Ready to make a New Year’s resolution that sticks? While losing weight and eating healthy top the list year after year, let’s focus on saving more money through effective vendor management — a core competency in ensuring your organization receives the quality services you requested at the cost you expected.
Through the years, Stinnett’s vendor audit experts have identified situations that cost companies millions of unnecessary dollars. Working alongside our clients, we have helped improve their controls, reduce risk and increase quality by avoiding costly future mistakes.
So which controls make the most sense for your organization? That largely depends on which services your vendors provide as well as the size of those services, such as large construction projects. To help kick-start your 2019, here are 10 vendor management tactics you need to know.
Enhance your Contracts!
Add an audit clause.
An audit clause is a statement that allows you to audit your vendor when you deem necessary to verify all costs are legitimate and allowable. A good clause will indicate how long they must keep all original receipts and documentation and to what detail.
Be clear about how changes are to be handled.
Verbiage should be included that explains what are considered covered changes, such as modifications that result in increased cost to the quality of originally specified materials, and how those are to be approved BEFORE they are implemented.
Succinctly state what can be marked up.
We constantly find problems in this area. Although a standard markup may be acceptable for third-party outsourced services, limitations should be set to protect you from unwanted additional costs such as markups on per diems, subcontractors who are affiliated with the contractor and contractor- owned equipment.
Be clear on who is responsible for mistakes or substandard materials.
This is important to ensure that, at a minimum, you have legal recourse to pursue recovery of costs for these situations. We also recommend you include an explanation of how disputes are to be handled.
Plainly spell out what per diems are allowed and who can receive them.
As I frequently state in my conference presentations, per diems have become a “playground” for some vendors. Limit who can receive per diems in your contract and what situations are allowed. Per diems should offset employee travel costs and be limited to employees who are traveling a sufficient distance to the job site.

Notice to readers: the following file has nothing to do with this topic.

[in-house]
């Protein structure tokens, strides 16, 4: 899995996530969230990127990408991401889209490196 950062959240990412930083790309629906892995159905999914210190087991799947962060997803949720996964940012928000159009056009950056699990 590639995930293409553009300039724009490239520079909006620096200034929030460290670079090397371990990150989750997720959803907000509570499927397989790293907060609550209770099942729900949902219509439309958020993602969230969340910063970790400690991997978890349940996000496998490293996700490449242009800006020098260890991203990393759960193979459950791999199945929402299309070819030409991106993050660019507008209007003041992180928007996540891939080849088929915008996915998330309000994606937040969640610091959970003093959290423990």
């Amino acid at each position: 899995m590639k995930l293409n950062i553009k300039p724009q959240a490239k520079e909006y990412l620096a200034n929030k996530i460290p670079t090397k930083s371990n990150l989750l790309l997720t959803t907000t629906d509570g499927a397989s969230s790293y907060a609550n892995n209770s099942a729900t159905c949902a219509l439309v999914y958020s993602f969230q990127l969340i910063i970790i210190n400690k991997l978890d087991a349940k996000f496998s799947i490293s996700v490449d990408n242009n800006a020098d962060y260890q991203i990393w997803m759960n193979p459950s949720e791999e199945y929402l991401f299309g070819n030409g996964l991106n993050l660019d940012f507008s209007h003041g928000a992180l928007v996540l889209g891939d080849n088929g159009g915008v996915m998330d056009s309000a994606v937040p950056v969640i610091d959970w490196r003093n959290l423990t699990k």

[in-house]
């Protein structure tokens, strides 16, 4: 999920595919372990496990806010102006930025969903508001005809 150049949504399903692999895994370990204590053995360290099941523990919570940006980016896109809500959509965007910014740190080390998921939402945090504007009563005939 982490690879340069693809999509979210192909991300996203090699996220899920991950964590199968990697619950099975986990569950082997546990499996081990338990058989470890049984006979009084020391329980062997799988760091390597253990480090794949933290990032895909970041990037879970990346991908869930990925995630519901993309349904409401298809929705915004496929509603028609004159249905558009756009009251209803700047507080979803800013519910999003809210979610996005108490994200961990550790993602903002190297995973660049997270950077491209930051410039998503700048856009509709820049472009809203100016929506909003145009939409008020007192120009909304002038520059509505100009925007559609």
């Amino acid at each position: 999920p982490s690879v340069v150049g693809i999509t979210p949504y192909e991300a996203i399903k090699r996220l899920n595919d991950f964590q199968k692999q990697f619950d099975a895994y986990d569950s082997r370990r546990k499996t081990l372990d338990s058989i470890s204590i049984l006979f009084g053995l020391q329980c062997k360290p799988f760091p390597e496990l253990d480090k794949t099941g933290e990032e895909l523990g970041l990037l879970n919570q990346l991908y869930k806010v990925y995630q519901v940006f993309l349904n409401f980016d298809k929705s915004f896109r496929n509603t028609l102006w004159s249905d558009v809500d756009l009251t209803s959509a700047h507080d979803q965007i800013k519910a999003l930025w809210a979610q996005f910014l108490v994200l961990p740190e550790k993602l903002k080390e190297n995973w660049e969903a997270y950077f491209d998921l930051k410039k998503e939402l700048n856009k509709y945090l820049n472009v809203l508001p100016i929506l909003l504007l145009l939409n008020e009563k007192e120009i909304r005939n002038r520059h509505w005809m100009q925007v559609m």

On large projects, we recommend you withhold an amount from each invoice (typically 10 percent) that will be paid at the end of the project once you are satisfied all the work has been done as required and the contractor has proven the subcontractors have been paid.
Now that we’ve covered contract enhancements, let’s dig into a few general recommendations we make to our clients.
Agree upfront on all rates and how rate changes are approved.
Rates should be clear for all types of services to be rendered as well as equipment to be used, like backhoes, bulldozers and forklifts.
Thoroughly vet new vendors.
Perform background checks on the company, verify their articles of corporation with the state, and conduct a financial health check on the vendor before engaging them on a critical project.
Pay close attention to incoming invoices. |
Review rates charged against approved rates, look at costs to see if they make sense and are reasonable, and examine per diems and markups in accordance with the contract.
Implement a program to periodically audit your vendors.
This will not only identify problems that you can’t detect just by looking at the invoice, it sends the message to your contractors that you are serious about contract compliance.
Segregate vendor approval and invoice approval.
This is a big fraud prevention control! The person who adds and oversees vetting and adding vendors is not the same person who reviews and approves invoices.
Vendor management is a much bigger issue than most companies realize. Stinnett can help your organization design a system of controls that can greatly improve your ability to effectively manage and monitor your vendors. Reducing exposure to fraud and overbillings sets the stage for a happy new year!
About the Author
Jeff Dehart is a Principal with Stinnett & Associates with over 30 years of experience in both Audit and Information Technology. Jeff manages Stinnett’s Vendor Audit Services, offering clients vendor process management consulting, vendor audit and fraud or vendor investigation support. He is also a Certified Internal Auditor, a Certified Information Systems Auditor, a Certified Fraud Examiner, a Certified Business Continuity Professional, and a member of the Institute of Internal Auditors (IIA) and the Information Systems Audit and Control Association (ISACA).
Stinnett & Associates is not a CPA firm.